Butternut and Other Winter Squash: Nutrition Facts

Calories and Their Health Benefits

butternut squash nutrition facts and health benefits

Photo: Alexandra Shytsman

Winter squash, a member of the gourd family, and native to Mexico and Central America, historically were consumed and used as containers and utensils. Most, like butternut squash, have a stronger, sweeter flavor then summer squash. And although they are called winter squash, they are planted during the warmer months and harvested before the first frost.

They can be enjoyed throughout the cold months and are typically available all year long, with their peak season from October through March.

There are many varieties of winter squash, ranging in size (from less than two pounds to more than twenty), shape (round, oblong, acorn shape, etc), color (yellow, orange, red, green striped, blue), and taste (mild, creamy, sweet). The most commonly known winter squash include acorn, banana, butternut, delicata, Hubbard, pumpkin, and spaghetti varieties. With the exception of spaghetti squash, winter squash are starchy and contain beta-carotene, a precursor to vitamin A which is found in the orange colored flesh.

Butternut Squash Nutrition Facts
Serving Size 1 cup, cubes cooked without fat or salt (205 g)
Per Serving% Daily Value*
Calories 82 
Calories from Fat 2 
Total Fat 0.2g0%
Saturated Fat 0g0%
Polyunsaturated Fat 0.1g 
Monounsaturated Fat 0g 
Cholesterol 0mg0%
Sodium 8mg0%
Potassium 582.2mg17%
Carbohydrates 21.5g7%
Dietary Fiber 6.6g26%
Sugars 4g 
Protein 1.8g 
Vitamin A 9% · Vitamin C 87%
Calcium 1% · Iron 39%

*Based on a 2,000 calorie diet

Butternut squash has a similar nutrition profile to other winter squash varieties and is a good source of complex carbohydrate. Butternut squash specifically contains 21.5 grams in one cup cooked. It is also an excellent source of fiber, racking in more than 25 percent of your daily needs.

Health Benefits of Winter Squash

Winter squash is an excellent source of vitamin A, vitamin C, alpha-carotene and beta-carotene.

 It is also a very good source of thiamin, vitamin B6, potassium, magnesium, and manganese, and a good source of iron.

The seeds, dried or roasted, contain protein and magnesium and can serve as a very filling, nutrient dense, low carbohydrate snack. If you aren't interested in roasting your own seeds, you can purchase seeds, such as pumpkin, in the grocery store.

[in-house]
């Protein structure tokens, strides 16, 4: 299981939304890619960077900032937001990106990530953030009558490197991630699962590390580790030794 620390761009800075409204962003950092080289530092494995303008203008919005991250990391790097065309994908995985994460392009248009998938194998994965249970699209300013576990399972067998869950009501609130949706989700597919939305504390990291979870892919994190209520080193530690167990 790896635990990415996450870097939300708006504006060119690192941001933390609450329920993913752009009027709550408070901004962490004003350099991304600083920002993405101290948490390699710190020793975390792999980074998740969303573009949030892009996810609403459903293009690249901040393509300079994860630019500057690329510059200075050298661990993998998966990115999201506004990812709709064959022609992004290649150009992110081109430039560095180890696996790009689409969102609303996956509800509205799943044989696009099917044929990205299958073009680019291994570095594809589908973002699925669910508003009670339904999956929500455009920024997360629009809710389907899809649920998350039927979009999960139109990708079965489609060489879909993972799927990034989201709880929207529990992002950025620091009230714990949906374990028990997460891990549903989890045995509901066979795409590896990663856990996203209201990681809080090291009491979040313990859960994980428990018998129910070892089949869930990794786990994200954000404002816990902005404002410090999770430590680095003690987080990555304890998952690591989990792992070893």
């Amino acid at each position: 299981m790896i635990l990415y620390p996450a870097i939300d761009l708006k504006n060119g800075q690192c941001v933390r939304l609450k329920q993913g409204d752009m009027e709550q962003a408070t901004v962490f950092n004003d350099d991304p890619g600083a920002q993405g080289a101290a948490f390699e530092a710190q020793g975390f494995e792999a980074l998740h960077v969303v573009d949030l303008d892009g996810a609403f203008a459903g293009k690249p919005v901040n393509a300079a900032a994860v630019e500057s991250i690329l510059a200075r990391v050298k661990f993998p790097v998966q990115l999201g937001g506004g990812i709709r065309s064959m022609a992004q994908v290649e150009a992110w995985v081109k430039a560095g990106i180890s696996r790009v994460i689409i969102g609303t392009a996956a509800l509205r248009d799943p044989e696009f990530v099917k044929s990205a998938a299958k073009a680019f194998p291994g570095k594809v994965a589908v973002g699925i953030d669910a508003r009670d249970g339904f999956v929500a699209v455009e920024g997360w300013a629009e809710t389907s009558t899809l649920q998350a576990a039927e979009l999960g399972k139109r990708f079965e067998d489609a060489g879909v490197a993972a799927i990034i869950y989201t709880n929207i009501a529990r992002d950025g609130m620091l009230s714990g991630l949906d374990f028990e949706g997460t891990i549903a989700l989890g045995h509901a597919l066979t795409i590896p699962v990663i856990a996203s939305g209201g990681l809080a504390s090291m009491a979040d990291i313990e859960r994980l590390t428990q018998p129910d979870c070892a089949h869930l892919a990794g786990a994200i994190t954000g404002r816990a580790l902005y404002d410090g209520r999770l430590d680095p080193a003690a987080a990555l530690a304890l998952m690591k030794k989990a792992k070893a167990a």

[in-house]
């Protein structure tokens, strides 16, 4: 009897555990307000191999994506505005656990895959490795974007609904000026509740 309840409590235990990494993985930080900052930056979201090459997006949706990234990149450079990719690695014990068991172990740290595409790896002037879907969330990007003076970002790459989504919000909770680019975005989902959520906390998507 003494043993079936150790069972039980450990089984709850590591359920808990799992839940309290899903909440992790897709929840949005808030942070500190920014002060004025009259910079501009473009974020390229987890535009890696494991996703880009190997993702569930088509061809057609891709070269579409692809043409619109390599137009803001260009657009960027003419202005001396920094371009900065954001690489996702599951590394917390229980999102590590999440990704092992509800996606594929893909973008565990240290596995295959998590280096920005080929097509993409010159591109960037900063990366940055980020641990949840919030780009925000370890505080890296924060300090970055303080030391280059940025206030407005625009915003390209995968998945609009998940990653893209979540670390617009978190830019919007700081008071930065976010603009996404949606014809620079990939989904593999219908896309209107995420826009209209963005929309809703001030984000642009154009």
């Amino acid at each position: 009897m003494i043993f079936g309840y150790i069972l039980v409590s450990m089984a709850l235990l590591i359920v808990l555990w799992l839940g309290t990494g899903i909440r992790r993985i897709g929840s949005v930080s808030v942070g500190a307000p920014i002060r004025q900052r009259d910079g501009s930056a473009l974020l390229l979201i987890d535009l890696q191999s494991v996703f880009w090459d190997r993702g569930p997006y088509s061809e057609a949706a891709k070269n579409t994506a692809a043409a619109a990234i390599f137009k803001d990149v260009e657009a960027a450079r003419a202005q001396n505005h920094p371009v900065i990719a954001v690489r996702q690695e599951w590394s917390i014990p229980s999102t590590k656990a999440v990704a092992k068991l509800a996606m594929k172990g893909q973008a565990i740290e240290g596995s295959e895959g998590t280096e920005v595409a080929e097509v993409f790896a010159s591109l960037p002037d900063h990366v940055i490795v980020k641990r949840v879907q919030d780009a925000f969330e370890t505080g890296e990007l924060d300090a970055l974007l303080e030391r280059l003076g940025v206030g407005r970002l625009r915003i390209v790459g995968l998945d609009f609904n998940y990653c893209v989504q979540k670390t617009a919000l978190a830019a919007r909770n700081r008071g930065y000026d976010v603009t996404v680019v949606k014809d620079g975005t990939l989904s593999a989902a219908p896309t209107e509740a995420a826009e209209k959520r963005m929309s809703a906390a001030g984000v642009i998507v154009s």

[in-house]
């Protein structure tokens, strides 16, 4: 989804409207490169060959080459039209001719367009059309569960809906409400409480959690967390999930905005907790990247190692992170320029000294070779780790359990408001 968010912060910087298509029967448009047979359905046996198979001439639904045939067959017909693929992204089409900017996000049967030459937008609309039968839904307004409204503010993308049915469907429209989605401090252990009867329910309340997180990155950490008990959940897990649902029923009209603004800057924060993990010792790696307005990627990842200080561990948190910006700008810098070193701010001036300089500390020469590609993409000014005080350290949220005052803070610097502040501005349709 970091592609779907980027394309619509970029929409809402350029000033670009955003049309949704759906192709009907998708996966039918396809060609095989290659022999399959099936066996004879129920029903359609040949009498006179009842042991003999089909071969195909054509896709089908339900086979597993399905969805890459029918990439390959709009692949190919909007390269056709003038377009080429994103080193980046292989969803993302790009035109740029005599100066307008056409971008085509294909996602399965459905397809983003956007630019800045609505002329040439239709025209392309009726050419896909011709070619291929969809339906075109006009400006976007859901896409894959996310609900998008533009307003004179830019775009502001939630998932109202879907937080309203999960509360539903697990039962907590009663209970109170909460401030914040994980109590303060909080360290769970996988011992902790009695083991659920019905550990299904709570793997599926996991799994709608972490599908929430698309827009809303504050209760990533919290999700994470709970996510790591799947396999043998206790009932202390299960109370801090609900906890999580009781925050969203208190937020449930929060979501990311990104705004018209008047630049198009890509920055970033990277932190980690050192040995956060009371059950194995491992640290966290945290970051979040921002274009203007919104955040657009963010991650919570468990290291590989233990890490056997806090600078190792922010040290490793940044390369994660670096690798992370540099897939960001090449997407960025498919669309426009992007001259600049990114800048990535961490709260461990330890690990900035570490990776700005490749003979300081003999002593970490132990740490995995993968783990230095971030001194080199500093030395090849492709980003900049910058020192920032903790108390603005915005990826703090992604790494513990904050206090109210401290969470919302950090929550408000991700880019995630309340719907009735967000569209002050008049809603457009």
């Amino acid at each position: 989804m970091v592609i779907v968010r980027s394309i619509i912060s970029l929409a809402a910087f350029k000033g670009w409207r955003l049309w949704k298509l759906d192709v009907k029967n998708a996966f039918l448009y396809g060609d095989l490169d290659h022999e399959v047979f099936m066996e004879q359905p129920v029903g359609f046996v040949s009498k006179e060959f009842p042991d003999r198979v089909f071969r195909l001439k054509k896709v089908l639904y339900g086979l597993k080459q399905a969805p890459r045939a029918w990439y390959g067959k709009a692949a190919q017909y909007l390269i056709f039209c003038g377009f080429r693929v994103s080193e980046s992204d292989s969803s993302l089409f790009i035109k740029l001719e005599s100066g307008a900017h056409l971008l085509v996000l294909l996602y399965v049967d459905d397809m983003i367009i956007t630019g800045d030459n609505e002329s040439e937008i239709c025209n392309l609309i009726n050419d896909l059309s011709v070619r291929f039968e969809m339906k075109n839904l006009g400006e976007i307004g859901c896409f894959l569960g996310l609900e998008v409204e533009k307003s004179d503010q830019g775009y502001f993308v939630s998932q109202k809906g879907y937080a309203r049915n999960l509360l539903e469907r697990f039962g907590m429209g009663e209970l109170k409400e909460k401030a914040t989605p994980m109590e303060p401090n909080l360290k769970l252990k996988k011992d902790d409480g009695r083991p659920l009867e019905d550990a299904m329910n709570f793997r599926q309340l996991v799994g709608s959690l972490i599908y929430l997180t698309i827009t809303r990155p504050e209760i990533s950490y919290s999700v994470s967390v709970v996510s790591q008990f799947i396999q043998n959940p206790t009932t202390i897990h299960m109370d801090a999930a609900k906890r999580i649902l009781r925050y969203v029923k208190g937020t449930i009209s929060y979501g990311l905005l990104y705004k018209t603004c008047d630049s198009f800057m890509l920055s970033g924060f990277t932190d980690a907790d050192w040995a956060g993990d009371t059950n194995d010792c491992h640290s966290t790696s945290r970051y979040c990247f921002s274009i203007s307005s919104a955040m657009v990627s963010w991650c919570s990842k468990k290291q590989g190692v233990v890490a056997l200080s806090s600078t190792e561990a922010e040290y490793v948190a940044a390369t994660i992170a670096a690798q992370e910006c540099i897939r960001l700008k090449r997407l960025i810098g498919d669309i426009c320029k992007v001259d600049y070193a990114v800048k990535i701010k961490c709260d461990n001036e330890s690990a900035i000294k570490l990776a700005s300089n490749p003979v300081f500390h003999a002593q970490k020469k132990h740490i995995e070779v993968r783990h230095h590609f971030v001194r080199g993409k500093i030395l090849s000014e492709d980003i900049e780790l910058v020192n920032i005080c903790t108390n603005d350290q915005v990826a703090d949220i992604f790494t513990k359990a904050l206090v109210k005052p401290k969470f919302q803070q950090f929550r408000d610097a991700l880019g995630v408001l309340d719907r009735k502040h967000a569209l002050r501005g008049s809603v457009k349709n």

Common Questions About Winter Squash

Can I eat the skin?

A few types of winter squashes, such as sweet dumpling squash, have an edible rind, but most varieties do not. For squash varieties with tough rinds, steam or bake them with their skin on (for example, acorn squash). Otherwise, peel the skin and cut your squash into cubes to cook.

Can I eat squash raw?

You can, but cooking squash can increase its nutritional value and soften the flesh, making it easier to consume and digest. And because squash takes on many different flavors it is tastier when cooked.

Picking and Storing Winter Squash

Avoid squash that has soft spots and blemishes and choose those that are heavy for their size. Whole squash should be stored outside the refrigerator in a cool dry place and will stay fresh this way for a few months. Pre-cut squash should be stored in an airtight container in the refrigerator.

Some varieties of winter squash such as pumpkin are also available canned.

Lastly, you can find some varieties of squash, such as butternut, cut up and diced in the frozen food section. This makes for a convenient and nutritious addition to meals. 

Healthy Ways to Prepare Winter Squash 

Winter squash can be roasted, baked, pureed, or sauteed. You can also mash or steam it and add it to soups, stews, and chili. Or stuff squash with whole grains or legumes for a nutrient and protein packed vegetarian meal option.

Some varieties, such as acorn and buttercup squash, should be cooked with the skins on—their skins tend to be harder than other varieties and can be a pain to peel.

Cooking winter squash with some unsaturated fat such as grapeseed or canola oil (they have higher smoke points) can enhance the absorption of vitamin A when ingested. Also, the roasting technique will bring out caramelization of natural sugar for better flavor.

Spaghetti squash, another winter squash variety, is a low calorie, low carbohydrate substitution for pasta. It has a stringy, mild, slightly sweet flavor and is perfect base for olive oil or tomato sauces.

Recipes With Winter Squash

Stuff it, roast it, bake it, puree it, you name it. Serve it with breakfast, lunch, dinner, snack, or dessert. This nutritious and delicious vegetable can take on a variety of flavors and is a wonderful addition to any meal. 

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Article Sources
  • Labensky, SR, Hause, AM. On Cooking: A textbook of Culinary Fundamentals. 3rd ed. Upper Sadle River, NJ: Prentice Hall, 2003: 626.
  • Moore, Marisa. Winter squash. Food and Nutrition. 2016;16-17. 30-31.